Anticonvulsants for Treatment of Mania in Bipolar Disorder

Anticonvulsant medications are also effective mood stabilizers

Tegretol, drug called anticonvulsants, used to treat seizures, nerve pain and bipolar disorder : News Photo CompAdd to Board Tegretol, drug called anticonvulsants, used to treat seizures, nerve pain and bipolar disorder. Credit: Education Images / Contributor / Getty Images

Why Anticonvulsants for a Mood Disorder?

Convulsions are not part of bipolar disorder -- so why would anticonvulsants be prescribed to manage mood?

Anticonvulsants in the treatment of mania were introduced when their therapeutic value was noted through improved mood stability of those with epilepsy. Initially they were used for those who were resistant to Lithium treatment. They are now an important alternative both on their own and with other medications.

Pros and Cons of Anticonvulsants

Different anticonvulsants seem to treat different aspects of bipolar disorder; some, like Depakote and Tegretol, are particularly effective at treating mania. Others, like Lamictal, are more effective at treating depression.  Still others may be less effective at treating immediate symptoms, but do a good job of helping to stabilize mood and thus help to avoid manic or depressive episodes.

As with most drugs used to treat bipolar disorder, anticonvulsants do have significant side effects which vary from person to person. For example, most can cause dizziness and drowsiness, headaches, dry mouth, etc. In many cases, though, side effects can lessen over time as your body becomes more accustomed to the medication.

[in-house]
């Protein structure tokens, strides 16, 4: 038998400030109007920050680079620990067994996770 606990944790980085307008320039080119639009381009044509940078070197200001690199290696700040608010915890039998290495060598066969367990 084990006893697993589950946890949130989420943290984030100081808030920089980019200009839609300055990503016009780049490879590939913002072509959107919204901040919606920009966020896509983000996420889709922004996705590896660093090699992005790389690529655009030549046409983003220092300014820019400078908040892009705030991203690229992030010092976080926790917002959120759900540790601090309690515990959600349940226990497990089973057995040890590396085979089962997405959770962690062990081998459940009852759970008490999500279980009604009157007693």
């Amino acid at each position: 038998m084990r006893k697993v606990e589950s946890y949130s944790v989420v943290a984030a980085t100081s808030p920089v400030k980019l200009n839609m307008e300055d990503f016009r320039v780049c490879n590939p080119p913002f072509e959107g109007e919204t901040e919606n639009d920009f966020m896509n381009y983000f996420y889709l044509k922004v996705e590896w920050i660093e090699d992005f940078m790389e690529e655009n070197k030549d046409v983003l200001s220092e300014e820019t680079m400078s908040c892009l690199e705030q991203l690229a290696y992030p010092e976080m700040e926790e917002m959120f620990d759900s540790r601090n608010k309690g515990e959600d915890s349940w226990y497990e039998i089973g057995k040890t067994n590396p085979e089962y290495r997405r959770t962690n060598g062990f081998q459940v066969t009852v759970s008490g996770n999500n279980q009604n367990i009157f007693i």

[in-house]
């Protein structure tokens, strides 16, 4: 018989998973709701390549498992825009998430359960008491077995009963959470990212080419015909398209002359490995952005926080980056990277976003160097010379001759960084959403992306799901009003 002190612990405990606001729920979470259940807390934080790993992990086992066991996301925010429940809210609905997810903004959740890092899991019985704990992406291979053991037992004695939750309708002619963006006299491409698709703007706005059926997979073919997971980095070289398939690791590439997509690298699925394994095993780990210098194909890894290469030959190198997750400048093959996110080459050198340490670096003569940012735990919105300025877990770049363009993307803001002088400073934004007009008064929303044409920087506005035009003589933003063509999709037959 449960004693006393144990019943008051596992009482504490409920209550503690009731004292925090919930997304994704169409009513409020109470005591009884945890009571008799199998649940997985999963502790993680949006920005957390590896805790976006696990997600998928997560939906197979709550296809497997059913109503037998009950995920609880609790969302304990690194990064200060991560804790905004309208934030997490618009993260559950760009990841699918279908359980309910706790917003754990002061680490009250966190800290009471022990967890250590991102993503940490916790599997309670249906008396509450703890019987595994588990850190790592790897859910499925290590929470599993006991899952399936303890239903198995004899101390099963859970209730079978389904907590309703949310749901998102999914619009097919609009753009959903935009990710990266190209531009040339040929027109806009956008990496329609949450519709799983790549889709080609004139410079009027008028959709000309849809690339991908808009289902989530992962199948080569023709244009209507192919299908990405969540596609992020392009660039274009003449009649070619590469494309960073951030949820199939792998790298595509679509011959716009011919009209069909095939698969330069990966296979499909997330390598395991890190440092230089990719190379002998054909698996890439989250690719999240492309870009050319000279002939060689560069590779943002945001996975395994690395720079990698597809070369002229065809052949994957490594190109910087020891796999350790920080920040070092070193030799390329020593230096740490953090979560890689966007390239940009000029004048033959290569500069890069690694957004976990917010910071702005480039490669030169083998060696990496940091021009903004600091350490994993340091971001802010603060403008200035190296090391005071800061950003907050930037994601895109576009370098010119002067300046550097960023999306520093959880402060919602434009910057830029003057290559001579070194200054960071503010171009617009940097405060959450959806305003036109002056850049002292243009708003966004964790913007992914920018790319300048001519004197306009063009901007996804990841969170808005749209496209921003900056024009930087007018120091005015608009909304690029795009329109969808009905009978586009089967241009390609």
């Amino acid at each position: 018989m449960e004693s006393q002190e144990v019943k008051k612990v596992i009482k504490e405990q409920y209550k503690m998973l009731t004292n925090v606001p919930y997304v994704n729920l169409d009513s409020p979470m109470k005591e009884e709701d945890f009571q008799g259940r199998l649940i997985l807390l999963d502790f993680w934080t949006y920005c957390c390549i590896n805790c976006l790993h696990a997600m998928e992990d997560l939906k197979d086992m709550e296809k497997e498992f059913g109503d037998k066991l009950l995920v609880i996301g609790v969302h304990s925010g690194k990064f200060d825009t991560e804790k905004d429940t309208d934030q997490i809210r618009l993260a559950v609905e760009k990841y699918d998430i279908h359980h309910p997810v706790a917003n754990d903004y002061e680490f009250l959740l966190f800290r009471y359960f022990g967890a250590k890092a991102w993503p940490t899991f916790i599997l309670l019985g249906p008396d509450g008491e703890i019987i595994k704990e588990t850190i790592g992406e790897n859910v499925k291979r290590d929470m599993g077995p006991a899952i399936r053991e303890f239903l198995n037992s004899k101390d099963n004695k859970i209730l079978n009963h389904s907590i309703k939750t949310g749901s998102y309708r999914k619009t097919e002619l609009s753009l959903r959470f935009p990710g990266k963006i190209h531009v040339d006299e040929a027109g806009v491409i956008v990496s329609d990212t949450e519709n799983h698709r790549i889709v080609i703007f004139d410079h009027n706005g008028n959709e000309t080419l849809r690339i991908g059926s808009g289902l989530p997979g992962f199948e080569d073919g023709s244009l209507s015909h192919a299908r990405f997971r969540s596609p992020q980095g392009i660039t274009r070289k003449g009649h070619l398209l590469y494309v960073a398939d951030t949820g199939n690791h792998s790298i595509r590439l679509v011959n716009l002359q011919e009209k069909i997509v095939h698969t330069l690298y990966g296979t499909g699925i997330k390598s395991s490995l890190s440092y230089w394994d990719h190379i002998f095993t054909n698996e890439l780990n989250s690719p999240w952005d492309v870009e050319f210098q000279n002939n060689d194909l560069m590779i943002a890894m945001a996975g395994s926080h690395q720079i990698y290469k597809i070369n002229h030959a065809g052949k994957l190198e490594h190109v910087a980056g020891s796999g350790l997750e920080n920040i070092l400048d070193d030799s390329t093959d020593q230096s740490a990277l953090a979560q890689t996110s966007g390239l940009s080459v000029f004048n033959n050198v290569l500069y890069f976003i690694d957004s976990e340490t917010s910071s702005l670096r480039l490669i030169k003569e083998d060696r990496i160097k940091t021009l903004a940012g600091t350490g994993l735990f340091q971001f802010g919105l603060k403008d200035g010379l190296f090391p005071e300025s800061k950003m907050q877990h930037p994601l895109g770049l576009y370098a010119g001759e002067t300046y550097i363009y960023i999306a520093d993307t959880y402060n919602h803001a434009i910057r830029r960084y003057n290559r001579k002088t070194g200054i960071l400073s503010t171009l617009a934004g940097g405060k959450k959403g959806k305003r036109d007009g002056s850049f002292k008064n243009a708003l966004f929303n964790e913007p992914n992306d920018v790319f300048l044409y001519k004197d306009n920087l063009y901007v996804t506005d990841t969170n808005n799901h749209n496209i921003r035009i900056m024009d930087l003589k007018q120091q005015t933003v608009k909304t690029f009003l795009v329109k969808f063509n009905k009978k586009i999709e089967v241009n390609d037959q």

There are also more serious side effects that can occur with longer term use of anticonvulsants. For example, pregnant women should avoid anticonvulsants, as they can cause birth defects.

Some can cause kidney or liver damage if not carefully monitored. It's also important to know that anticonvulsants can interfere with other medications, so you should let your doctor know about any new medications you've been prescribed or are taking over-the-counter.

Despite all the problems associated with anticonvulsants, in some cases, they are more effective -- and less problematic -- than classic treatments.

 Both anticonvulsants and lithium, for example, take several weeks to reach peak effectiveness -- but anticonvulsants usually act more rapidly than lithium. For some people, for whom lithium is less effective or less well tolerated, anticonvulsants can be a good option. Because there are so many different anticonvulsants, each of which works a little differently, it is possible to try more than one to find the best choice for your particular needs.

Some Commonly Prescribed Anticonvulsants

The following is a list of some of the anticonvulsants most commonly prescribed for bipolar disorder:

Valproate (Depakote)
In 1995, this drug became the first anticonvulsant approved by the FDA for the treatment of mania. It is often used as a first line treatment for those who rapid cycle.

Carbamazepine (Tegretol)
While this medication has not yet received FDA approval as a treatment for mania, its use is quite common. Often individuals find the side effects of this drug too difficult to tolerate.

Lamotrigine (Lamictal)
Lamotrigine is a second-generation anticonvulsant.

Its use is still experimental, but it is a fairly well-tolerated alternative. Read more - Personal Experiences

Gabapentin (Neurontin)
This drug, also a second-generation anticonvulsant, is primarily used in conjunction with other medications to improve their efficacy. 

Topiramate (Topamax)
Topiramate in the newest anticonvulsant on the scene. It is also an adjunctive therapy. It seems to create some difficulties with cognitive functioning, but has the benefit of often encouraging weight loss.

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